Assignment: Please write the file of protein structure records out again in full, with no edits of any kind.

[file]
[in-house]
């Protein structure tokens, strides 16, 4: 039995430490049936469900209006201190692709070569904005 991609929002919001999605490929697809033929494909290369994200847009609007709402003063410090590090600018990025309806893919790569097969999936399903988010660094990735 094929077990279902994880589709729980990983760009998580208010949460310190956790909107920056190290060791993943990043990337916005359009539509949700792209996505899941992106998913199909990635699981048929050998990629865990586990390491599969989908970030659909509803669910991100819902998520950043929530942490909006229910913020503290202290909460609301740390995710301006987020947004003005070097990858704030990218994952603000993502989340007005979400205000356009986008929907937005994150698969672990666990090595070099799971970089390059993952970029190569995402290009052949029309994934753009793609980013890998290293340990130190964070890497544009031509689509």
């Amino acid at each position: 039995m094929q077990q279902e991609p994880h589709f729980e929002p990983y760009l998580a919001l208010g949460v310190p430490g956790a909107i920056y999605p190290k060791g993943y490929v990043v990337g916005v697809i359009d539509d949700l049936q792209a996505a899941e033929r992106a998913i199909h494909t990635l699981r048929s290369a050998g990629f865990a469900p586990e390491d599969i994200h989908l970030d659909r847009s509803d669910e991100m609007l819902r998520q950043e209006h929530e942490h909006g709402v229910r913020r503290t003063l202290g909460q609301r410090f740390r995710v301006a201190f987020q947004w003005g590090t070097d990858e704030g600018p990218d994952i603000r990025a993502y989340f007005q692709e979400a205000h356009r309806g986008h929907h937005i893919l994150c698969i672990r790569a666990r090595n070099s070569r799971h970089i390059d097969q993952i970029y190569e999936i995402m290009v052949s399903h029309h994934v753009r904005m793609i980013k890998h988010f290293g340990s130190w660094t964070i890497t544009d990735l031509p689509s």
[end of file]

[in-house]
């Protein structure tokens, strides 16, 4: 039995430490049936469900209006201190692709070569904005 991609929002919001999605490929697809033929494909290369994200847009609007709402003063410090590090600018990025309806893919790569097969999936399903988010660094990735 094929077990279902994880589709729980990983760009998580208010949460310190956790909107920056190290060791993943990043990337916005359009539509949700792209996505899941992106998913199909990635699981048929050998990629865990586990390491599969989908970030659909509803669910991100819902998520950043929530942490909006229910913020503290202290909460609301740390995710301006987020947004003005070097990858704030990218994952603000993502989340007005979400205000356009986008929907937005994150698969672990666990090595070099799971970089390059993952970029190569995402290009052949029309994934753009793609980013890998290293340990130190964070890497544009031509689509």
């Amino acid at each position: 039995m094929q077990q279902e991609p994880h589709f729980e929002p990983y760009l998580a919001l208010g949460v310190p430490g956790a909107i920056y999605p190290k060791g993943y490929v990043v990337g916005v697809i359009d539509d949700l049936q792209a996505a899941e033929r992106a998913i199909h494909t990635l699981r048929s290369a050998g990629f865990a469900p586990e390491d599969i994200h989908l970030d659909r847009s509803d669910e991100m609007l819902r998520q950043e209006h929530e942490h909006g709402v229910r913020r503290t003063l202290g909460q609301r410090f740390r995710v301006a201190f987020q947004w003005g590090t070097d990858e704030g600018p990218d994952i603000r990025a993502y989340f007005q692709e979400a205000h356009r309806g986008h929907h937005i893919l994150c698969i672990r790569a666990r090595n070099s070569r799971h970089i390059d097969q993952i970029y190569e999936i995402m290009v052949s399903h029309h994934v753009r904005m793609i980013k890998h988010f290293g340990s130190w660094t964070i890497t544009d990735l031509p689509s």